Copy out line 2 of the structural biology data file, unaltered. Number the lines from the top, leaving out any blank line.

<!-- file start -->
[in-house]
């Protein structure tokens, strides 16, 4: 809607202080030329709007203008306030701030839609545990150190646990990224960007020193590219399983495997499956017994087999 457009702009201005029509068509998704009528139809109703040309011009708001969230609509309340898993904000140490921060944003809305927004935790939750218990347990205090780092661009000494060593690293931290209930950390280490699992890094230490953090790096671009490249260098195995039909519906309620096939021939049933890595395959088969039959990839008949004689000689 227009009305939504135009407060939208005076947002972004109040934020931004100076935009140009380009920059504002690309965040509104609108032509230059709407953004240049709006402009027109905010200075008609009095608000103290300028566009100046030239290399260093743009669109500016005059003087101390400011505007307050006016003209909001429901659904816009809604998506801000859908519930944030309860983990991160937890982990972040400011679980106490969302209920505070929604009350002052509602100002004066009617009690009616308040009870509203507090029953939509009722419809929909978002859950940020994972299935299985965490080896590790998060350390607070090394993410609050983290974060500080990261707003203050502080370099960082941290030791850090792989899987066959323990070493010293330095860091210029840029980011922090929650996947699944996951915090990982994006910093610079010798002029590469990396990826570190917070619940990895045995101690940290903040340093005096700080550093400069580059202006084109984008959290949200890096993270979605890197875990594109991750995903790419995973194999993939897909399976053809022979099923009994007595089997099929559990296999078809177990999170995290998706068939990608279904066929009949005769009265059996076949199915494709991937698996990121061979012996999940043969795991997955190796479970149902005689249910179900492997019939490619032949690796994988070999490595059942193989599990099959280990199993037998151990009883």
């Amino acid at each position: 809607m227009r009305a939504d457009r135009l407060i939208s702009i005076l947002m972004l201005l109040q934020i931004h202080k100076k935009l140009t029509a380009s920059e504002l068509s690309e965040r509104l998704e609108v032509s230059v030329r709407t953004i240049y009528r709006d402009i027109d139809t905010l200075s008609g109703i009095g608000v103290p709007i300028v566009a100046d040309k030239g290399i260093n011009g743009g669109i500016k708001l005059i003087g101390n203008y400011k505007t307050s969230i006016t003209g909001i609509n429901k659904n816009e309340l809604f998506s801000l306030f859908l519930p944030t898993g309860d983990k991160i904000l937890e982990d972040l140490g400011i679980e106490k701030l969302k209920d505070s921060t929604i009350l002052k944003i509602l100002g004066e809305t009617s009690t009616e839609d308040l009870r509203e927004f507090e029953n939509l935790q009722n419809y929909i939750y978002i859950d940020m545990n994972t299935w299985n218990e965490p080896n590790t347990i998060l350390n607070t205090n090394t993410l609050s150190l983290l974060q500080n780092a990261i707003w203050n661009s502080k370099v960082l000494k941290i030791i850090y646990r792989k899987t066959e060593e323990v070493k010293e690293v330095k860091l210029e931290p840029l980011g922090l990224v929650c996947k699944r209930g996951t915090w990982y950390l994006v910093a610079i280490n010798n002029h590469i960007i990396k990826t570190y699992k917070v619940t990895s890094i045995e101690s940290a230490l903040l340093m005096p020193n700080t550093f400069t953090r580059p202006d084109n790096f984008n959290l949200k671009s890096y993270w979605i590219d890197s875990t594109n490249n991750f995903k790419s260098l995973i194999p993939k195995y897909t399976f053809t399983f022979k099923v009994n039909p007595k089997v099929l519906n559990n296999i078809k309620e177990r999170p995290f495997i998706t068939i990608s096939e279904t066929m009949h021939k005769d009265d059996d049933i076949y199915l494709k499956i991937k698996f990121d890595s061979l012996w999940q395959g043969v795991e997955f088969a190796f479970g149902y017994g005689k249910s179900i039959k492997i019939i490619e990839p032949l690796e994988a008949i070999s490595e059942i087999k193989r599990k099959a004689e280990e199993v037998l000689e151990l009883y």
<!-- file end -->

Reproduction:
């Protein structure tokens, strides 16, 4: 809607202080030329709007203008306030701030839609545990150190646990990224960007020193590219399983495997499956017994087999 457009702009201005029509068509998704009528139809109703040309011009708001969230609509309340898993904000140490921060944003809305927004935790939750218990347990205090780092661009000494060593690293931290209930950390280490699992890094230490953090790096671009490249260098195995039909519906309620096939021939049933890595395959088969039959990839008949004689000689 227009009305939504135009407060939208005076947002972004109040934020931004100076935009140009380009920059504002690309965040509104609108032509230059709407953004240049709006402009027109905010200075008609009095608000103290300028566009100046030239290399260093743009669109500016005059003087101390400011505007307050006016003209909001429901659904816009809604998506801000859908519930944030309860983990991160937890982990972040400011679980106490969302209920505070929604009350002052509602100002004066009617009690009616308040009870509203507090029953939509009722419809929909978002859950940020994972299935299985965490080896590790998060350390607070090394993410609050983290974060500080990261707003203050502080370099960082941290030791850090792989899987066959323990070493010293330095860091210029840029980011922090929650996947699944996951915090990982994006910093610079010798002029590469990396990826570190917070619940990895045995101690940290903040340093005096700080550093400069580059202006084109984008959290949200890096993270979605890197875990594109991750995903790419995973194999993939897909399976053809022979099923009994007595089997099929559990296999078809177990999170995290998706068939990608279904066929009949005769009265059996076949199915494709991937698996990121061979012996999940043969795991997955190796479970149902005689249910179900492997019939490619032949690796994988070999490595059942193989599990099959280990199993037998151990009883």